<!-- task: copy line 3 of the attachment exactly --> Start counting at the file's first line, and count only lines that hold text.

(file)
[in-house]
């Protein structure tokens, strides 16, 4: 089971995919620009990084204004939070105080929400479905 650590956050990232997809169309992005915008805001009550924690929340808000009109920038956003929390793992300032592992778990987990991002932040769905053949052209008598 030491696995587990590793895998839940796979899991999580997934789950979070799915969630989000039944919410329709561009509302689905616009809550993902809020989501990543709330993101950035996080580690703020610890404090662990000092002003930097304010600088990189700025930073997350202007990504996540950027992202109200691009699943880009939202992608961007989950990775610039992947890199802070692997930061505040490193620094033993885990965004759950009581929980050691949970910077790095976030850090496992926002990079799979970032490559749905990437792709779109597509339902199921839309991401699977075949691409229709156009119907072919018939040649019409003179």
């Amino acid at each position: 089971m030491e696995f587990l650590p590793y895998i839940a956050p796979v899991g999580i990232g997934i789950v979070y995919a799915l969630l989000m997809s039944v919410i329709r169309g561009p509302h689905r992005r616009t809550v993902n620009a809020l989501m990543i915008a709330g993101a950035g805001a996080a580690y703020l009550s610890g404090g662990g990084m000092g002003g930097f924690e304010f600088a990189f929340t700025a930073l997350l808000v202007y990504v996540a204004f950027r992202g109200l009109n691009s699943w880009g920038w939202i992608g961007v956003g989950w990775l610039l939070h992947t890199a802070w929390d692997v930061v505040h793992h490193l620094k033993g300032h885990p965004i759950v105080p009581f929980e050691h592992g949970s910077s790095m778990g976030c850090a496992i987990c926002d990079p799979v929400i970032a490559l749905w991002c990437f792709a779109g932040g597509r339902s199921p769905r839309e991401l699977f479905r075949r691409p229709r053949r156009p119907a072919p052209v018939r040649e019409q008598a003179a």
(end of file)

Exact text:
């Amino acid at each position: 089971m030491e696995f587990l650590p590793y895998i839940a956050p796979v899991g999580i990232g997934i789950v979070y995919a799915l969630l989000m997809s039944v919410i329709r169309g561009p509302h689905r992005r616009t809550v993902n620009a809020l989501m990543i915008a709330g993101a950035g805001a996080a580690y703020l009550s610890g404090g662990g990084m000092g002003g930097f924690e304010f600088a990189f929340t700025a930073l997350l808000v202007y990504v996540a204004f950027r992202g109200l009109n691009s699943w880009g920038w939202i992608g961007v956003g989950w990775l610039l939070h992947t890199a802070w929390d692997v930061v505040h793992h490193l620094k033993g300032h885990p965004i759950v105080p009581f929980e050691h592992g949970s910077s790095m778990g976030c850090a496992i987990c926002d990079p799979v929400i970032a490559l749905w991002c990437f792709a779109g932040g597509r339902s199921p769905r839309e991401l699977f479905r075949r691409p229709r053949r156009p119907a072919p052209v018939r040649e019409q008598a003179a």